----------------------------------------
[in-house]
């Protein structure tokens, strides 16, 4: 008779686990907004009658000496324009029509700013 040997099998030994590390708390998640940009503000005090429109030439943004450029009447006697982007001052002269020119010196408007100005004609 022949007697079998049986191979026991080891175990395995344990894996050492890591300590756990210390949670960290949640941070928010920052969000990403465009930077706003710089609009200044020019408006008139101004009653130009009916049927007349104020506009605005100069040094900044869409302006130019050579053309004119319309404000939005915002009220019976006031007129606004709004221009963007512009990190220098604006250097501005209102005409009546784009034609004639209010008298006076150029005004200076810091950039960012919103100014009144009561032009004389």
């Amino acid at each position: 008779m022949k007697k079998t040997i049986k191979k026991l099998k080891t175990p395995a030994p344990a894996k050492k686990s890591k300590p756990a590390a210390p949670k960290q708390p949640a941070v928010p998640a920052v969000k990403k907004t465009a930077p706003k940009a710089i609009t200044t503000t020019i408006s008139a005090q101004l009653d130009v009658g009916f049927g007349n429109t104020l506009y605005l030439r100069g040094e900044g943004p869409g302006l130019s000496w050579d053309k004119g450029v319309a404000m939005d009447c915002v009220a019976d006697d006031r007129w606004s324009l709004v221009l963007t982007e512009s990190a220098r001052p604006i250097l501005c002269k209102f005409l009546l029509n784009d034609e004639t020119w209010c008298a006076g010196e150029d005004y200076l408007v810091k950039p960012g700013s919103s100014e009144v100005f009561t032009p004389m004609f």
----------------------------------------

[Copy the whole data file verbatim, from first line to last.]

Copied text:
[in-house]
């Protein structure tokens, strides 16, 4: 008779686990907004009658000496324009029509700013 040997099998030994590390708390998640940009503000005090429109030439943004450029009447006697982007001052002269020119010196408007100005004609 022949007697079998049986191979026991080891175990395995344990894996050492890591300590756990210390949670960290949640941070928010920052969000990403465009930077706003710089609009200044020019408006008139101004009653130009009916049927007349104020506009605005100069040094900044869409302006130019050579053309004119319309404000939005915002009220019976006031007129606004709004221009963007512009990190220098604006250097501005209102005409009546784009034609004639209010008298006076150029005004200076810091950039960012919103100014009144009561032009004389």
């Amino acid at each position: 008779m022949k007697k079998t040997i049986k191979k026991l099998k080891t175990p395995a030994p344990a894996k050492k686990s890591k300590p756990a590390a210390p949670k960290q708390p949640a941070v928010p998640a920052v969000k990403k907004t465009a930077p706003k940009a710089i609009t200044t503000t020019i408006s008139a005090q101004l009653d130009v009658g009916f049927g007349n429109t104020l506009y605005l030439r100069g040094e900044g943004p869409g302006l130019s000496w050579d053309k004119g450029v319309a404000m939005d009447c915002v009220a019976d006697d006031r007129w606004s324009l709004v221009l963007t982007e512009s990190a220098r001052p604006i250097l501005c002269k209102f005409l009546l029509n784009d034609e004639t020119w209010c008298a006076g010196e150029d005004y200076l408007v810091k950039p960012g700013s919103s100014e009144v100005f009561t032009p004389m004609f």